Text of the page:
The stories of those who lived in the shadow of the workhouse'??During the nineteenth century the workhouse cast a shadow over the lives of the poor. The destitute and the desperate sought refuge within its forbidding walls. And it was an ever-present threat if poor families failed to look after themselves properly. As a result a grim mythology has grown up about the horrors of the 'house' and the mistreatment meted out to the innocent pauper. ??In this fully-updated and revised edition of his bestselling book, Simon Fowler takes a fresh look at the workhouse and the people who sought help from it. He looks at how the system of the Poor Law _ of which the workhouse was a key part _ was organised and the men and women who ran the workhouses or were employed to care for the inmates.??But above all this is the moving story of the tens of thousands of children, men, women and the elderly who were forced to endure grim conditions to survive in an unfeeling world.??'A poignant account ... draws powerfully on letters from The National Archives ... [Simon Fowler] brings out the horror, but it is fair-minded to those struggling to be humane within an inhumane system,' The Independent??'A good introduction,' The Guardian.??The history of workhouses and poverty ('misery history') has recently been prominently covered on TV shows like WDYTYA? and ITV's Secrets from the Workhouse, and referenced in historical dramas like The Village and Ripper Street.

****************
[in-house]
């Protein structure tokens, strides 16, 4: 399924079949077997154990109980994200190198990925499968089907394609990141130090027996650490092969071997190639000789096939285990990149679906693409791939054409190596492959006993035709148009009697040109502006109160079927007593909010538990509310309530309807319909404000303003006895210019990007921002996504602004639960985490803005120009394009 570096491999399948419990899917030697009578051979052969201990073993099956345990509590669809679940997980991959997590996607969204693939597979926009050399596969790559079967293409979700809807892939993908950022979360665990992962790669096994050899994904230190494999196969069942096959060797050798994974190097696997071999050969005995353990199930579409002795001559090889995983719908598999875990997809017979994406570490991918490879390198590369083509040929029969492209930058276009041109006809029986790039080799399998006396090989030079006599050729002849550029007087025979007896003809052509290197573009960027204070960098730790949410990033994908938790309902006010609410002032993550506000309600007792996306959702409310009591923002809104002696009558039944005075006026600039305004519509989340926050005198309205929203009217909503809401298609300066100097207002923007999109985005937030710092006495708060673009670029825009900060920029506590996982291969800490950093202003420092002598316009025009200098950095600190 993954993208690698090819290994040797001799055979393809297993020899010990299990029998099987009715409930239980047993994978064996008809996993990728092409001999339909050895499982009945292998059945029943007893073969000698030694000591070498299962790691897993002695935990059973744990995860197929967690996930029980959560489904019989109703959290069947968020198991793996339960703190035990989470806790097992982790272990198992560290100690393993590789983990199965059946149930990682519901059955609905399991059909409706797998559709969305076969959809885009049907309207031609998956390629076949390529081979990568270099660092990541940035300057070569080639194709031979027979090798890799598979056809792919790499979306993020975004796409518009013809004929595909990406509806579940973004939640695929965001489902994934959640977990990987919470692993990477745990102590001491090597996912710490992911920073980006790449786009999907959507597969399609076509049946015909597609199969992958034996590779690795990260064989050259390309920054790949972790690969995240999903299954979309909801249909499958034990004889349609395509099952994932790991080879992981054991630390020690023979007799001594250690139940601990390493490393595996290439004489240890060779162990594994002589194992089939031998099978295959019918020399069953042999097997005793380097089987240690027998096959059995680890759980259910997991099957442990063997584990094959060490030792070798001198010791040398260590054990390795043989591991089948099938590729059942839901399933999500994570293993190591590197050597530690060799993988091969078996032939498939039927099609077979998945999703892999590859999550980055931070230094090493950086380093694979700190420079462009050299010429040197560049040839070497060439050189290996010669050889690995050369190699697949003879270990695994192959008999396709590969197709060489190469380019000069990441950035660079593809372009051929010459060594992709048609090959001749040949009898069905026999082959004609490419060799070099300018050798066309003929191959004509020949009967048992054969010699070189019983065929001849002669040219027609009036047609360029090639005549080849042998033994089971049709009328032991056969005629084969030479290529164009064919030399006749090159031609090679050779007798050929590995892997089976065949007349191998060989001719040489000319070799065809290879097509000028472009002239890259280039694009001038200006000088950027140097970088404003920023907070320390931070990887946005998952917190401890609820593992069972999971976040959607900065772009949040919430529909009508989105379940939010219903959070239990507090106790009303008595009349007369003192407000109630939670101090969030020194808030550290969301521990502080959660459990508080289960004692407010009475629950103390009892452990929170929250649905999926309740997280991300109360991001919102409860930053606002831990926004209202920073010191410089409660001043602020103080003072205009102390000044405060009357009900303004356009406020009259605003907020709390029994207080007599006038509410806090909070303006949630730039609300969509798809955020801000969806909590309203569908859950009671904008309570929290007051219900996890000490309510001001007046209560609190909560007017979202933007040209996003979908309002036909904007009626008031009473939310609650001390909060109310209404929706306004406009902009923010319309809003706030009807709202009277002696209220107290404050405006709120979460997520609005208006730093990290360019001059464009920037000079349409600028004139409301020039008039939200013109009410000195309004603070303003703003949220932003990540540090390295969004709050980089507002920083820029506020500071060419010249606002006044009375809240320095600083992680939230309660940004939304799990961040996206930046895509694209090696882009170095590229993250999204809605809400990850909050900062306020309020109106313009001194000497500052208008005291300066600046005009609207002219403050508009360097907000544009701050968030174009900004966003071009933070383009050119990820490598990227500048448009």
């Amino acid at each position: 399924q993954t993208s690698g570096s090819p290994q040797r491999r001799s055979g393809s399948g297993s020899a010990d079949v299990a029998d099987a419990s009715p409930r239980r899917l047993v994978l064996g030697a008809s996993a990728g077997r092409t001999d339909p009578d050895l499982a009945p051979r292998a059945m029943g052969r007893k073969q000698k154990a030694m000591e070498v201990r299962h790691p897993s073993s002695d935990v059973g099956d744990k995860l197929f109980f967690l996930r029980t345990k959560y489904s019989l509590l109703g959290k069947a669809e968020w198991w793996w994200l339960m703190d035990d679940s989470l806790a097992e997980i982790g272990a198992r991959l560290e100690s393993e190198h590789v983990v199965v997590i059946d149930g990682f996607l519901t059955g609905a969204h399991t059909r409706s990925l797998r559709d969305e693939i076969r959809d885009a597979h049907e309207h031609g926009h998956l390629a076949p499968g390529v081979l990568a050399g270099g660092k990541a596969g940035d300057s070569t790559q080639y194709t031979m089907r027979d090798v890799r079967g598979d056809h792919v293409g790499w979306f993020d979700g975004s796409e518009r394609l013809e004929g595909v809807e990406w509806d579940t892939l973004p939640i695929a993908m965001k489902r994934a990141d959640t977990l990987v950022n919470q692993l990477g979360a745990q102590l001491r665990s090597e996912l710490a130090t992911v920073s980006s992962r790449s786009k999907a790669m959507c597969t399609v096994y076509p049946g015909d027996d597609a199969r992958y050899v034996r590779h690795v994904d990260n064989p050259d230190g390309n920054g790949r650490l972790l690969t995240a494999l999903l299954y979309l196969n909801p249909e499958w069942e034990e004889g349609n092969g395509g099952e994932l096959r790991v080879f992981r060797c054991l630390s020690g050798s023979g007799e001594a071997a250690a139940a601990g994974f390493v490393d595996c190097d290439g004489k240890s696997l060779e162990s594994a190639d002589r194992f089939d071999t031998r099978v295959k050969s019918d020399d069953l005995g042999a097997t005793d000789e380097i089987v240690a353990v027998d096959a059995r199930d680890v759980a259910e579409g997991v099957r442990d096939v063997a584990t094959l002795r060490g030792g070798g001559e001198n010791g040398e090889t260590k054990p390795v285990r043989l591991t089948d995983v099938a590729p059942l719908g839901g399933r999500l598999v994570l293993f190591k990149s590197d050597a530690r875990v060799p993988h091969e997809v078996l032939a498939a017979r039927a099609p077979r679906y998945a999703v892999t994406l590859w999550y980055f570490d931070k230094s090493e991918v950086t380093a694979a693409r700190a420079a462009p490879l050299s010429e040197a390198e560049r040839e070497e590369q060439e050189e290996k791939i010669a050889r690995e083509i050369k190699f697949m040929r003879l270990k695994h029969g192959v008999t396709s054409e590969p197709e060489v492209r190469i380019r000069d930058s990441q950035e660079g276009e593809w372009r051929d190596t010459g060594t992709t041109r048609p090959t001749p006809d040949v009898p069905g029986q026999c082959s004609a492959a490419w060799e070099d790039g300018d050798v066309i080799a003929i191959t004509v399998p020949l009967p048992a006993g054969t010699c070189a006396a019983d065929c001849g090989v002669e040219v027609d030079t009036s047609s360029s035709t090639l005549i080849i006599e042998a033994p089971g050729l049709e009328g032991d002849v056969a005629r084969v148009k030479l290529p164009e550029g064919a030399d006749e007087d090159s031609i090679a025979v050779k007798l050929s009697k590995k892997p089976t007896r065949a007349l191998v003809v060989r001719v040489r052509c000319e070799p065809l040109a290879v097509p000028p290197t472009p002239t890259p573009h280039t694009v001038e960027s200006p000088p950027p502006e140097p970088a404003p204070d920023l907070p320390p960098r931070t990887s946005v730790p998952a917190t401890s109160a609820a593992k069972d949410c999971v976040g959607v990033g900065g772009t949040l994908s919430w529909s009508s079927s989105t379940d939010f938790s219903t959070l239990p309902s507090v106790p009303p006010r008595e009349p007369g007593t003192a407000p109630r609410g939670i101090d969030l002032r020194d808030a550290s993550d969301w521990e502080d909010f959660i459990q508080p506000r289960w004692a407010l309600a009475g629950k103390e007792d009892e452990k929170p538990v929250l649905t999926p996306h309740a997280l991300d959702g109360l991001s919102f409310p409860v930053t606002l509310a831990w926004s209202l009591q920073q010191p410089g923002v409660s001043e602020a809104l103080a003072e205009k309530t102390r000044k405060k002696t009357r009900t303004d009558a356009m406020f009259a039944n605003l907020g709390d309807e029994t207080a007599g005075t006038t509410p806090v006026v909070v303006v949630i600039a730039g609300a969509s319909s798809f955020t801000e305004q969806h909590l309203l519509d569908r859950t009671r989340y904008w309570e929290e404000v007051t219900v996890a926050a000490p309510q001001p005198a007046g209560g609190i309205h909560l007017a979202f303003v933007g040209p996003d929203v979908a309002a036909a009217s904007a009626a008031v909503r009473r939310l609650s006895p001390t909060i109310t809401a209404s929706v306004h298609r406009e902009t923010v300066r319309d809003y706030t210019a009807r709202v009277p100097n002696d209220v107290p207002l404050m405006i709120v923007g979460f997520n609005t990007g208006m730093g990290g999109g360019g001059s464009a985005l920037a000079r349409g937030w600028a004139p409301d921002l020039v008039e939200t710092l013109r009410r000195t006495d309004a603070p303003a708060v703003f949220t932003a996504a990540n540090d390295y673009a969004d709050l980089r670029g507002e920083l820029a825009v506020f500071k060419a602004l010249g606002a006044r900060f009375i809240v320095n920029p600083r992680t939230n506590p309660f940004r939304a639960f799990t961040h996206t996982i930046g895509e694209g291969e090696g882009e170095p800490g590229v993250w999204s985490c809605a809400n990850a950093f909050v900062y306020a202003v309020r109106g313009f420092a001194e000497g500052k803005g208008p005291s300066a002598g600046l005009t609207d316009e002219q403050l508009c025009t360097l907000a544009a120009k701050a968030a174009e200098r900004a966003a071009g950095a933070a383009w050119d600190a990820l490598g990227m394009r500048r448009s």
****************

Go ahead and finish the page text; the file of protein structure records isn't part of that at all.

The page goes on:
'A delightful, well researched story that really does depict nursing and the living conditions in the East End at the end of the war' Lesley Pearse London is putting itself back together and twenty-five-year-old Millie is at the forefront of the effort as she tends to the East End community around her. While she witnesses tragedy and brutality in her job, Millie also finds strength and kindness as her training begins to pay off, helping her to bring her patients back to health and welcome babies into the world. But it's not only the patients that need Millie as matters of the heart bring both tears and joy for the young nurses. With grit and gumption, Millie and her friends do their best to find their way through first loves and heartbreaks, and balancing their duty of care with looking after each other. But when misfortune befalls her own family, it is the enduring spirit of the community that shows Millie that even the toughest of circumstances can be overcome. An absorbing and richly detailed novel following the life and work of a young nurse in post-war East London - perfect for anyone who loved CALL THE MIDWIFE.